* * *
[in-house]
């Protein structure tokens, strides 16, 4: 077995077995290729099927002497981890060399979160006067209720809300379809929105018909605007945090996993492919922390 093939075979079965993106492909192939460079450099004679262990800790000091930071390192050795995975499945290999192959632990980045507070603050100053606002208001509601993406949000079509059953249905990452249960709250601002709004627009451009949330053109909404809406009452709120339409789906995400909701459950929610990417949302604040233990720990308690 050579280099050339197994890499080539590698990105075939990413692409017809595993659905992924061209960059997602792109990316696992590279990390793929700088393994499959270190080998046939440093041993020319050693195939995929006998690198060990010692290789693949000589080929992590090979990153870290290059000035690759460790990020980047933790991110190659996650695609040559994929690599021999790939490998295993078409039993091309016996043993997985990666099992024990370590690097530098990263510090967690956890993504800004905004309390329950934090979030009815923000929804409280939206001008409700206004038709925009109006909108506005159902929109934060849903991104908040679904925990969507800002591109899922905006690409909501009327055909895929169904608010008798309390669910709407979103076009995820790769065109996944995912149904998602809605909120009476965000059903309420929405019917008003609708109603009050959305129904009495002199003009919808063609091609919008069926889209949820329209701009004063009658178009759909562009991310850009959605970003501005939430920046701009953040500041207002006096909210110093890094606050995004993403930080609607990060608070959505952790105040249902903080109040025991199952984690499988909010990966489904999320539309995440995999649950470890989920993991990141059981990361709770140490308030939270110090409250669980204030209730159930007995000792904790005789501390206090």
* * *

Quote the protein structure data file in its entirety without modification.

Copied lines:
[in-house]
């Protein structure tokens, strides 16, 4: 077995077995290729099927002497981890060399979160006067209720809300379809929105018909605007945090996993492919922390 093939075979079965993106492909192939460079450099004679262990800790000091930071390192050795995975499945290999192959632990980045507070603050100053606002208001509601993406949000079509059953249905990452249960709250601002709004627009451009949330053109909404809406009452709120339409789906995400909701459950929610990417949302604040233990720990308690 050579280099050339197994890499080539590698990105075939990413692409017809595993659905992924061209960059997602792109990316696992590279990390793929700088393994499959270190080998046939440093041993020319050693195939995929006998690198060990010692290789693949000589080929992590090979990153870290290059000035690759460790990020980047933790991110190659996650695609040559994929690599021999790939490998295993078409039993091309016996043993997985990666099992024990370590690097530098990263510090967690956890993504800004905004309390329950934090979030009815923000929804409280939206001008409700206004038709925009109006909108506005159902929109934060849903991104908040679904925990969507800002591109899922905006690409909501009327055909895929169904608010008798309390669910709407979103076009995820790769065109996944995912149904998602809605909120009476965000059903309420929405019917008003609708109603009050959305129904009495002199003009919808063609091609919008069926889209949820329209701009004063009658178009759909562009991310850009959605970003501005939430920046701009953040500041207002006096909210110093890094606050995004993403930080609607990060608070959505952790105040249902903080109040025991199952984690499988909010990966489904999320539309995440995999649950470890989920993991990141059981990361709770140490308030939270110090409250669980204030209730159930007995000792904790005789501390206090």